“I used to play a lot during childhood with whatever means available. I have played football with that small rubber ball you use for cricket. Then there was a time we would play cricket a lot. When I was in Class XI and XII, we started playing football on the sand at the beach. I had a lot of friends there, around 30 of them. They were a huge support for me, encouraging me to play football seriously,” explained Regin.
Regin’s footballing fortunes turned for the better once he moved to Chennai to pursue college education. He started making a name for himself in footballing circuits, with his college and in the Chennai Football Association (CFA) leagues.
“Then I moved to Chennai to Loyola college on sports quota. In 2008, I was in my third year in college and I went to the University tournament and I was the best player in the final in the All India level competition. That achievement was a very important norm for sports quota jobs. Then I played for SBI (State Bank of India) in the CFA senior division. I was the best midfielder. Then they called me for Santosh Trophy in the Tamil Nadu team.”
However, a job offer from Railways was to turn his life around during a time that could only be described as an athlete’s peak. But it was a choice that the midfielder had to make, given his family circumstances.
“By that time, I got a call from the Railways who offered me a job in Bengaluru. I badly needed a job due to my family situation. And that too a Government job, it was a big thing. There was a referee called Suresh and I used to play for his team once. He had said once during an interview that Regin should not take a government job since he had the capability to play in the I-League. But at the time, I did not know it and nobody told me. Once I took up the job with Railways, I could not come out of it. I wouldn’t get permission to go out and play for other teams,” rued Regin.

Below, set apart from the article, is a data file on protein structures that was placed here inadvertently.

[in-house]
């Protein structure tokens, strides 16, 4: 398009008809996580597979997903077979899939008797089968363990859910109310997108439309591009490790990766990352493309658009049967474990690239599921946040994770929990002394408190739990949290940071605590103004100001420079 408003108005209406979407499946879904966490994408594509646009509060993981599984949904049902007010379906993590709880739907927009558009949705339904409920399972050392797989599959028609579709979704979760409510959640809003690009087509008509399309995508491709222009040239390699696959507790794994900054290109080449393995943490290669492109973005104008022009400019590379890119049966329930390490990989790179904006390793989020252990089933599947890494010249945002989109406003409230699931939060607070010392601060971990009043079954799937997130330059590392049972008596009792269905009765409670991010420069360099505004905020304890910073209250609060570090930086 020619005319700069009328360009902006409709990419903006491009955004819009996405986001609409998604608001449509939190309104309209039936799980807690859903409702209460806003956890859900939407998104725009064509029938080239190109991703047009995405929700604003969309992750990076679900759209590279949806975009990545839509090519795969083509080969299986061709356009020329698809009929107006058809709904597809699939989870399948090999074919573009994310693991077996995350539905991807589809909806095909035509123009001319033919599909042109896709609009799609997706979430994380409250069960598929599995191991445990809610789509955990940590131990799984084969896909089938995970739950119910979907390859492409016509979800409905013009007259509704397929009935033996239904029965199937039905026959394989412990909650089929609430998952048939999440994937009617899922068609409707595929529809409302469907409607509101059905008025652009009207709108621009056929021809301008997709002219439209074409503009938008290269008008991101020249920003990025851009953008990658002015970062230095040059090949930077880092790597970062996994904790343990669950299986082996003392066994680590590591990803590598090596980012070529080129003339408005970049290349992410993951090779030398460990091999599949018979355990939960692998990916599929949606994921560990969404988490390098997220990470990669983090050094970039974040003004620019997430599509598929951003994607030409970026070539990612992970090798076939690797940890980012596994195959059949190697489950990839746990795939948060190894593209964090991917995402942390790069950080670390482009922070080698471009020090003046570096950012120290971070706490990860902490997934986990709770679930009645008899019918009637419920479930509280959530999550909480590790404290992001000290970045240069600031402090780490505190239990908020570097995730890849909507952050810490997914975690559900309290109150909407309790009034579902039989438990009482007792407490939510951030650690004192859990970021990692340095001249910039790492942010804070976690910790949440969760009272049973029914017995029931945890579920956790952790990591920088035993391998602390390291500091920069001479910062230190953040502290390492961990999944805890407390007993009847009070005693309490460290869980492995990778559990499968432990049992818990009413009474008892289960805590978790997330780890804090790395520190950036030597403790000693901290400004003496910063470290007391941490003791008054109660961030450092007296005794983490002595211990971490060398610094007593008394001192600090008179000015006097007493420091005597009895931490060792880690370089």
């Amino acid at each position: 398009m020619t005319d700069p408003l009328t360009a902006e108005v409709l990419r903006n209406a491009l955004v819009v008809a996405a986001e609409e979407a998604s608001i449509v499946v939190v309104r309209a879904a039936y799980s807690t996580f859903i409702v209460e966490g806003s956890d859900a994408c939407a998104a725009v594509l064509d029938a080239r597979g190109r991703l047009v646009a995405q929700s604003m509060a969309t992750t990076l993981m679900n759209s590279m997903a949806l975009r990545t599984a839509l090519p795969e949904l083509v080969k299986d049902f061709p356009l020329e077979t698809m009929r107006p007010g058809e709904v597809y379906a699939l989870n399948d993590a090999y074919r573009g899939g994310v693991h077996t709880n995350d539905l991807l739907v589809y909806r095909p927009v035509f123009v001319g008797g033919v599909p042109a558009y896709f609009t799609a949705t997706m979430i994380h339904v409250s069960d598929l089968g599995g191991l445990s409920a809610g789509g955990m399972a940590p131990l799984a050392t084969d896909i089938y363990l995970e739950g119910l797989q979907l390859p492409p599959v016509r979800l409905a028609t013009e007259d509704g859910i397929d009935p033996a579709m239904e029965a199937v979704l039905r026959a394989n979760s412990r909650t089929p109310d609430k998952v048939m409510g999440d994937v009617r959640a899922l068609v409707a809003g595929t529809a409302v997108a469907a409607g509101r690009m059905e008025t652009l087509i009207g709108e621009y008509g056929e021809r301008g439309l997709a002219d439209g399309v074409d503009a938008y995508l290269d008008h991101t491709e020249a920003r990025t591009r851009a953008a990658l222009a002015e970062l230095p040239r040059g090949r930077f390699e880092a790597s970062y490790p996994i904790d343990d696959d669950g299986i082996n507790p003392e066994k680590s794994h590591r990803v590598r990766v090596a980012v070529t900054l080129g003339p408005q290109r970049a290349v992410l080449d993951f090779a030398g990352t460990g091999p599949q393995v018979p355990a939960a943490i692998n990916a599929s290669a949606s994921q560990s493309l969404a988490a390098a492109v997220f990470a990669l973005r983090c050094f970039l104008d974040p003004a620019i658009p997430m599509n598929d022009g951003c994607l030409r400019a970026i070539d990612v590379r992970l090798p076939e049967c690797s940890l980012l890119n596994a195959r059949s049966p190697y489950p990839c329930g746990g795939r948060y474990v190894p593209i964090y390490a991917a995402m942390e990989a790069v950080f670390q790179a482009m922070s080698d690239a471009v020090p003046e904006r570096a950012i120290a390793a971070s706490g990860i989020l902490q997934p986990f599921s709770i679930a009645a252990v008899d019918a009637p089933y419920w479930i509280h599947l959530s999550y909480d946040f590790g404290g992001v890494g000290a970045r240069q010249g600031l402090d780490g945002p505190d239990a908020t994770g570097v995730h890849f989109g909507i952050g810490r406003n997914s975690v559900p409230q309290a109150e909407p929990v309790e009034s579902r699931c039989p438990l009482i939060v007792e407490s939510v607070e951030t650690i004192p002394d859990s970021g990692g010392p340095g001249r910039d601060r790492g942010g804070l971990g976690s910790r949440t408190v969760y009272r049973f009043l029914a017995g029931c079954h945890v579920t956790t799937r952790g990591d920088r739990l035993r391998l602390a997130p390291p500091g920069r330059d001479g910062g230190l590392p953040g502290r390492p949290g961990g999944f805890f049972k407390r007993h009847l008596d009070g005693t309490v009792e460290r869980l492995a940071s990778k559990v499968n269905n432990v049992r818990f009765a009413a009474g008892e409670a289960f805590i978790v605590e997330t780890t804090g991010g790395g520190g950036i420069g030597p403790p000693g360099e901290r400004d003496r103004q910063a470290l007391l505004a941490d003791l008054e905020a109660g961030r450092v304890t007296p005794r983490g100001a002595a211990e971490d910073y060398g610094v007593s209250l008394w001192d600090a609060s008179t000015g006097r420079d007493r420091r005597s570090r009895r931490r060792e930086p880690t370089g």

For almost four-to-five years, Regin was bogged down in Bengaluru, his footballing involvement restricted to playing Santosh Trophy for Railways apart from a few local competitions – years that were crucial to an athlete. Even then, Regin managed to attract the attention of Bengaluru FC coach Ashley Westwood and could have played for them in the I-League but for a stroke of misfortune.
“Those were my peak years when my body would respond to what my mind wants. For almost 4-5 years, my life was the job at Railways and the tournaments, including Santosh Trophy and some local competitions.
“In 2014, there was a local tournament and in the quarter-final, we played well. But after the game, Bengaluru FC manager Ashley Westwood came to the field and there was a huge reception for him with the stadium on its feet. He shook my hand, and told me to leave my number with the BFC manager and that they will call me and offer me a deal. I was extremely happy.”
This was a period Regin feels his career would have taken a different turn if he had somebody to guide him properly.
“He told me that the team was going for the Federation Cup. He asked me to remain in Bengaluru and work on my fitness. He would talk to me after the Federation Cup. But at that time, Santosh Trophy came up and Railways asked me to join the team. I was obligated to go and unfortunately, the tournament lasted almost three months that year. By the time I came back, my chance to join BFC was gone. There was nobody to guide me properly at that time. It was a huge opportunity that I lost,” rued Regin.
However, the indomitable spirit and passion for the game in Regin meant it was not long before he managed to come back to Chennai and play for Chennai City in CFA senior division. And once the side got into the I-League, he finally got the chance at the national stage – something he should have achieved a fair few years back.
“Then I came out and started playing Chennai league before getting my chance with Chennai City and now I’m standing in the ISL.”
Regin, the tough character that he is, has taken it all in his stride and is focusing on enjoying the rest of his career.
“Those years were my peak. I might have lost those years, but I want to play hard even now. Age does not matter. I just need to practice harder,” he said with a measure of determination that will serve him well in the upcoming season and more.